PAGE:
With the bug you found still in the trash and forgotten about, it’s time for a late night snack. You open the pantry and peruse your choices. Hmmm, crackers, maybe some popcorn or some—-huh? what? There’s another bug just like the one earlier. I thought I killed that–huh?what? theres one, ooh another–oh my goodness theres a bunch what the? Oh how could this happen? Look at em all. That d@% bug man, I’m calling them tomorrow.
Has this happened to you? Chances are it has and it’s not surprising. When it comes to beetles their are over 250,000 species and they can thrive in almost any conceivable habitat. From swimming in pond scum to living under rocks or in and around animal manure. Moths too are quite numerous and eat our clothing, carpeting, or food stuffs. In fact, in most third world countries ’stored product pests’ are the main culprit for food shortages. With poor grain management techniques sometimes as much as 50% of stored grains become unusable due to a grain pest. Even in America we throw away perhaps 10% of all food products due to these insects alone.
It would be impossible to list and describe all of the species so we’ll just concentrate on the stored product pest you’re most likely to encounter and what you can do to eliminate the pest from your home.
Lets begin with moths. Moths are usually the end result of a life cycle so seeing them indicates 3 other stages that are’nt far away. Eggs, larva and pupae. So to rid one stage, (the adult moth) is only 1/3 of the battle and won’t result in elimination. The most common moth pests are;
Angoumois Moth which is considered a primary grain pest because they only attack whole grain. The larvae develop in undamaged grain, corn, barley, rye, oats, rice and other seeds. Excellent fliers they are often confused with the clothes moth however these pests are seen during daylight hours and clothes moths do not frequent out when the lights are on. Females lay about 40 eggs during her life on or near grain. The eggs hatch in 4 to 8 days and the larva bore into the whole grain where they feed. The larva go through 3 molts until fully developed (in that stage) which takes 2 to 3 weeks. Then they pupate in the kernel and emerge as adults in about 10 to 24 days. Usually they have 4 or 5 generations per year but as many as 12 in higher temperatures.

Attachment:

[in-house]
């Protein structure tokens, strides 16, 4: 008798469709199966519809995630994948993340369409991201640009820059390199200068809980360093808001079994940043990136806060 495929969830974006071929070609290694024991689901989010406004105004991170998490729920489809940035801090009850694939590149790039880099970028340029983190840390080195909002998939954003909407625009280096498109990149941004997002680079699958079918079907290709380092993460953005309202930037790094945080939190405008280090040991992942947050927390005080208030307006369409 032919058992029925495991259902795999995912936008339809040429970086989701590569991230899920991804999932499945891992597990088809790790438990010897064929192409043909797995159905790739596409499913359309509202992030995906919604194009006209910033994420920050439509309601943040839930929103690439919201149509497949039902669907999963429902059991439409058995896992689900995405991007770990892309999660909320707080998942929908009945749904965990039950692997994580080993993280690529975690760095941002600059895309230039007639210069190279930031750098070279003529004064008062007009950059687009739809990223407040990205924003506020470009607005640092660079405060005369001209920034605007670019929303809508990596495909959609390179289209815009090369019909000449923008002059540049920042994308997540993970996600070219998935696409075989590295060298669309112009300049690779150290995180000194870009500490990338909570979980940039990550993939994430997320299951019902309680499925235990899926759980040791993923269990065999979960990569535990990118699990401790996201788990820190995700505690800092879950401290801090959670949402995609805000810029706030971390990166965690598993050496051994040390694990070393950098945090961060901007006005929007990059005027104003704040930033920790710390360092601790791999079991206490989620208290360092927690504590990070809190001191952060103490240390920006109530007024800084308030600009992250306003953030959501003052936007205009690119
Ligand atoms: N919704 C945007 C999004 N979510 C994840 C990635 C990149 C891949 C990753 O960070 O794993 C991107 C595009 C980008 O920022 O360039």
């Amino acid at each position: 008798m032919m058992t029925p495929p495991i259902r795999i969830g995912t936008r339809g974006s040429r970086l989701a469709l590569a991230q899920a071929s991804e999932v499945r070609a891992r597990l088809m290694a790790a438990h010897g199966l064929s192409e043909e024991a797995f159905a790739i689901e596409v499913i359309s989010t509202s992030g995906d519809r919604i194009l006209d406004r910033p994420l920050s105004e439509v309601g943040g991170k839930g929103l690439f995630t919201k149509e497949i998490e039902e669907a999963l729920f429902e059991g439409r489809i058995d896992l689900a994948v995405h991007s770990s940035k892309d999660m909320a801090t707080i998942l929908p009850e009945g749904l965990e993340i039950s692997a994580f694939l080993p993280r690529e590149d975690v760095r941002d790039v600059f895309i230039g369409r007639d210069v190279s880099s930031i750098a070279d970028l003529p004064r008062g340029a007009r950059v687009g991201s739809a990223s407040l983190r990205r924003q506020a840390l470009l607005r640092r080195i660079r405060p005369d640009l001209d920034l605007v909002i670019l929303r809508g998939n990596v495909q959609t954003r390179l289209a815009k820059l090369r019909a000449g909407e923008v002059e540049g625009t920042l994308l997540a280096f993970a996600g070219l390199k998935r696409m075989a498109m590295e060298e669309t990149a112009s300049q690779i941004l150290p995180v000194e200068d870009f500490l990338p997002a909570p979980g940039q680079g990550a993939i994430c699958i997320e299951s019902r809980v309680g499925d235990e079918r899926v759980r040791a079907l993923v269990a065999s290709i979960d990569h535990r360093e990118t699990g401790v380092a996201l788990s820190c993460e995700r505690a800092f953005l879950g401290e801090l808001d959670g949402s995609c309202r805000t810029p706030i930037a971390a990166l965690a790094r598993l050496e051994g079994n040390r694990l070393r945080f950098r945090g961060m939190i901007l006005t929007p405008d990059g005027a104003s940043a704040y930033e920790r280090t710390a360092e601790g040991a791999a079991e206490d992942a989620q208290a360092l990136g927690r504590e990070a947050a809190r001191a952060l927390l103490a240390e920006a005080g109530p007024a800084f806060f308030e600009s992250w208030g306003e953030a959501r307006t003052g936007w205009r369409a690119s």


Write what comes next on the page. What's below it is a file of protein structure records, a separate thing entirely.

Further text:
Indian Meal Moth. Also one of the most common stored product pests the Indian meal moth larva feed on loose flour or meal but can be found on whole grains as well. Dried fruit, nuts, chocolate, beans, crackers, biscuits, dog food, and red peppers make for quite the diet.The larva produce a webbing over the surface of the food they’re eating that gets filled with frass and feces. These insects usually over winter as larva. The females will lay as many as 400 eggs in 18 days.The larva move to cracks and crevices in the food material. Mature larva ready to pupate will often move away from the food to cracks and crevices in the area for protection. There are usually 4 to 6 generations per year, more if food supply and temperatures are favorable.
Mediterranean Flour Moth. Considered a major pest of flour mills they infest a wide variety of food stuffs. (much the same as the Indian meal moth) The larva also produce webbing in which they feed, at times this can get so heavy that it will clog the machinery at the mill and it needs to be shut down for cleaning. The female lays her eggs in the flour or other food and the eggs hatch in about 5 days. The larva feed in the webbing and become mature in about 40 days. Spinning a cocoon the larva then pupate for 8 to 12 days then emerging as adults. The entire cycle is about 10 weeks and they can have as many as 5 generations per year.
Control of moths;
#1 is to try and identify the pest. It may help you narrow your search as to possible food items infested.
# 2 you need to find the infested food products and discard them. You may see the larvae or tiny BB size holes chewed in the bags or boxes. Adult moths will often be trapped and visible as well.